GameStop misses Q4 sales expectations, hires Amazon exec
Shares of the video game retailer plunged more than 11 percent in late trading after it said the pandemic negatively impacted its brick-and-mortar business in the fourth-quarter, including the all-important holiday sales season.
GameStop reported a 3.3 percent slide in revenue for the 13 weeks ending Jan. 30 to $2.12 billion from $2.19 billion. Wall Street had been expecting sales of $2.21 billion.
The company reported a quadrupling of its net income of $80.5 million, or $1.19 a diluted share, but it was helped by helped by an income-tax benefit and still fell short of analysts’ expectations of $1.35 a share.
In an effort to turn its business around, however, GameStop announced a series of high-profile executive appointments, the most prominent of which was Jenna Owens, a former Amazon and Google exec who has been tapped as the retailer’s chief operating officer.
The mixed news sent shares of the Grapevine, Texas, retailer on a rollercoaster ride after hours, first rising around 8 percent before cratering over 11 percent, which represented a loss of about $20 a share from its closing price of $181.75.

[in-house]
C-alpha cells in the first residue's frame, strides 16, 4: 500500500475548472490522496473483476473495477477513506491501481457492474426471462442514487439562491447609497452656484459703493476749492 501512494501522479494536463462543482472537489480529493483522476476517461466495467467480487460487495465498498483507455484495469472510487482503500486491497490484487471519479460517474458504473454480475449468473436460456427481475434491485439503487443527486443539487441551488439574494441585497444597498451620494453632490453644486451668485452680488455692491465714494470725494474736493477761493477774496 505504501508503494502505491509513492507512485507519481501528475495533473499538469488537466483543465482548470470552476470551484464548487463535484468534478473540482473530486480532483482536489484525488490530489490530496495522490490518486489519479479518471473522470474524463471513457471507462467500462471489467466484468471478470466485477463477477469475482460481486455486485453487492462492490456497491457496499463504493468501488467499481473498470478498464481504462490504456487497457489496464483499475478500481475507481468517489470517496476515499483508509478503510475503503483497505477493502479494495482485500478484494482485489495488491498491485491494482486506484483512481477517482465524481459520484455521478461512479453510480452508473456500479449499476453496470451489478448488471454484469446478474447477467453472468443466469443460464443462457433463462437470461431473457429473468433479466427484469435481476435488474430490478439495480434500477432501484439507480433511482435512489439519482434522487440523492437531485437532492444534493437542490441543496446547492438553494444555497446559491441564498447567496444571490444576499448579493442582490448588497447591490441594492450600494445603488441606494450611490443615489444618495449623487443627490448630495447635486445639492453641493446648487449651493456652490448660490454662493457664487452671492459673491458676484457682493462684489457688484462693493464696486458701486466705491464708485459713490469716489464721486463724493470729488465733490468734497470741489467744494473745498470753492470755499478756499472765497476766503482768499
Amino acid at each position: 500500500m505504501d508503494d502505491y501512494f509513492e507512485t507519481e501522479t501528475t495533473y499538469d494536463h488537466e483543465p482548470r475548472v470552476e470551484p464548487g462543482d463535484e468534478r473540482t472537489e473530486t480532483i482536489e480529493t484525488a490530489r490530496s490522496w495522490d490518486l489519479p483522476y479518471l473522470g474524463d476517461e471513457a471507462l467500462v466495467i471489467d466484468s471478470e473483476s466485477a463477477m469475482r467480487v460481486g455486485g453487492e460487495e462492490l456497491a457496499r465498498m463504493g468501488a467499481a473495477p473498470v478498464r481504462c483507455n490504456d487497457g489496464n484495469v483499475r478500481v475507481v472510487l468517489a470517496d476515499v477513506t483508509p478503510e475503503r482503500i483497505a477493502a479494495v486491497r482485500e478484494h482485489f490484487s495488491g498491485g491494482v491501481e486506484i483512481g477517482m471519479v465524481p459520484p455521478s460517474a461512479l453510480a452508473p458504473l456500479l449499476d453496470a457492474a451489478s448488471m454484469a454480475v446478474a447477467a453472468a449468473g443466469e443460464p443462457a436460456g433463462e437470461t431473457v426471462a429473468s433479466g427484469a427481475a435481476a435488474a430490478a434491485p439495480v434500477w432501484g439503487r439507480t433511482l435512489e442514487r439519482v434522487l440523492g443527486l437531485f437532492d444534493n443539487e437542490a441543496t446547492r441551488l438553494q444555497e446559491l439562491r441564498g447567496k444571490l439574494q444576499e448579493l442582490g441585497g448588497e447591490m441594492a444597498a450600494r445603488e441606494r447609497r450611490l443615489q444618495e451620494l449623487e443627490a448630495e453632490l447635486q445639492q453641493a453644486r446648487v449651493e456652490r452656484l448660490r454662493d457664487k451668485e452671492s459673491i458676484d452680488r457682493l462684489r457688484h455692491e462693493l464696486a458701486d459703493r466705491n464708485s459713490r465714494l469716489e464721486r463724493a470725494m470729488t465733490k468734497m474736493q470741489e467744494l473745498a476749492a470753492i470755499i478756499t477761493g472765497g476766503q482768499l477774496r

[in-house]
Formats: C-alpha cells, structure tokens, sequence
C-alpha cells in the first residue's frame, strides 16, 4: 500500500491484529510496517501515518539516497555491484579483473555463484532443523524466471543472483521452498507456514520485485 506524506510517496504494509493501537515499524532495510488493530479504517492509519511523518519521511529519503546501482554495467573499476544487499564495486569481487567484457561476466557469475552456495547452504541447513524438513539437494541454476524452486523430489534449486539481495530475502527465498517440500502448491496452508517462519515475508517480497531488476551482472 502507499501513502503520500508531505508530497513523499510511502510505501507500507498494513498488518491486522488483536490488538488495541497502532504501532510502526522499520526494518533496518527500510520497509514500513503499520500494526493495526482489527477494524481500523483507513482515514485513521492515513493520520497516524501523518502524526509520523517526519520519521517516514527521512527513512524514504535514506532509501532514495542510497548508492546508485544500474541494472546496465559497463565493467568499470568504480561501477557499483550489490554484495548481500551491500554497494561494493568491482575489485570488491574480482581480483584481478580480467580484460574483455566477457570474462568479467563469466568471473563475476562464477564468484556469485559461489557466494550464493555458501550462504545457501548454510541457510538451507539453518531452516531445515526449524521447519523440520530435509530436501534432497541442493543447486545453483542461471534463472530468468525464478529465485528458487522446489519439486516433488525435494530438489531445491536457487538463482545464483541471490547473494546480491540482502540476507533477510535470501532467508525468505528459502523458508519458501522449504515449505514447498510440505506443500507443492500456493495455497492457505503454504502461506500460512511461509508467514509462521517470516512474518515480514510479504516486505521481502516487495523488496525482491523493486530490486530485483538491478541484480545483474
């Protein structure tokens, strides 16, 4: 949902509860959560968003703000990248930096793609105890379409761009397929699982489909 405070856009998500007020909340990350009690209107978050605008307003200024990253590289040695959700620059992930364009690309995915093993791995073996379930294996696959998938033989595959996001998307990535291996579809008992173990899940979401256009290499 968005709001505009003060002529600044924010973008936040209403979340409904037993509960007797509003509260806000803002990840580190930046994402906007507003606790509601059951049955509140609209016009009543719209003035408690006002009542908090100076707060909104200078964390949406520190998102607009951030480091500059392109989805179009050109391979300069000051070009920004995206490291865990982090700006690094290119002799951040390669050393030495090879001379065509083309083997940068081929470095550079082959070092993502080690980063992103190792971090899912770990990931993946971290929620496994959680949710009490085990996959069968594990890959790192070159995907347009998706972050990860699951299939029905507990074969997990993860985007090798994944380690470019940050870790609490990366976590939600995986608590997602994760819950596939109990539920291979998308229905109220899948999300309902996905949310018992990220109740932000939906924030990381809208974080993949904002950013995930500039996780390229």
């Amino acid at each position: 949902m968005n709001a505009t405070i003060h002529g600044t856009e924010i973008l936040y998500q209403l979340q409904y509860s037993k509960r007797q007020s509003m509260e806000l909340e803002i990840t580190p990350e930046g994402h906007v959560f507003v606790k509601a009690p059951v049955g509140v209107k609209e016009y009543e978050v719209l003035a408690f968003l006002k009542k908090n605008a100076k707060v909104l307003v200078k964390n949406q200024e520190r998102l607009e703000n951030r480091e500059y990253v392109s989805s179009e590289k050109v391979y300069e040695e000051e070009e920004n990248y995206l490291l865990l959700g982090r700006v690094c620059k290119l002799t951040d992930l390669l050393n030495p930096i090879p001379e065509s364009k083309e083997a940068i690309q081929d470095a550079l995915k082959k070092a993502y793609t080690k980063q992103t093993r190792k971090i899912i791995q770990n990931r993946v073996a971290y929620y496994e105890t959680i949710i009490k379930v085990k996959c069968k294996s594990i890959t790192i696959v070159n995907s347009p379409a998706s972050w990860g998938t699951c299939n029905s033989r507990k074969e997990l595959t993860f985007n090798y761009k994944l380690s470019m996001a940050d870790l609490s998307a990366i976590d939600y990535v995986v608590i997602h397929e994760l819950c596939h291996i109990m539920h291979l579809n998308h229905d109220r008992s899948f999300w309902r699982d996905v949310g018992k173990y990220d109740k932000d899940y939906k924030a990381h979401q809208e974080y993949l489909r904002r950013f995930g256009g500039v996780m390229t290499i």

GameStop has also hired Neda Pacifico, a former executive of Amazon and Chewy.com, as senior vice president of e-commerce. It tapped Ken Suzuki from Zulily as its vice president of supply-chain systems.
The new executives all begin on March 29, GameStop said in reporting its fourth-quarter results.
The hectic trading frenzy catapulted GameStop’s stock, which had been trading at under $5 a share just last year, to a high of $347.51 on Jan. 27. It’s come down in recent weeks but has still hovered around $200, or more than 10 times as it was at the start of the year.
But the company’s financial results have yet to catch up to the stock as it grapples with the challenges created by the pandemic and other long-term industry challenges, such as waning foot traffic in brick-and-mortar stores.
On Tuesday’s call with investors, GameStop Chief Executive Officer George Sherman dubbed 2020 “unprecedented” and said that the company had to shutter 693 stores during the year. While the store closures helped the company shore up $400 million in costs, it also was a clear message to the retailer that it had to shift its focus to e-commerce and improved technology.
“Our emphasis in 2021 will be on improving our e-commerce and customer experience, increasing our speed of delivery, providing superior customer service and expanding our catalogue,” said Sherman. The CEO did not take questions from investors, as is customary for most earnings calls.
Since Cohen joined GameStop’s board in January, the 35-year-old entrepreneur has reportedly been obsessing about customer service, contacting customers late into the night to solicit feedback, pushing to upgrade the company’s Web site.
In order to strengthen GameStop’s customer service, Cohen hired Kelli Durkin, who spearheaded initiatives at Chewy that included written personal notes to customers, as the retailer’s new senior vice president of customer care.
Source: New York Post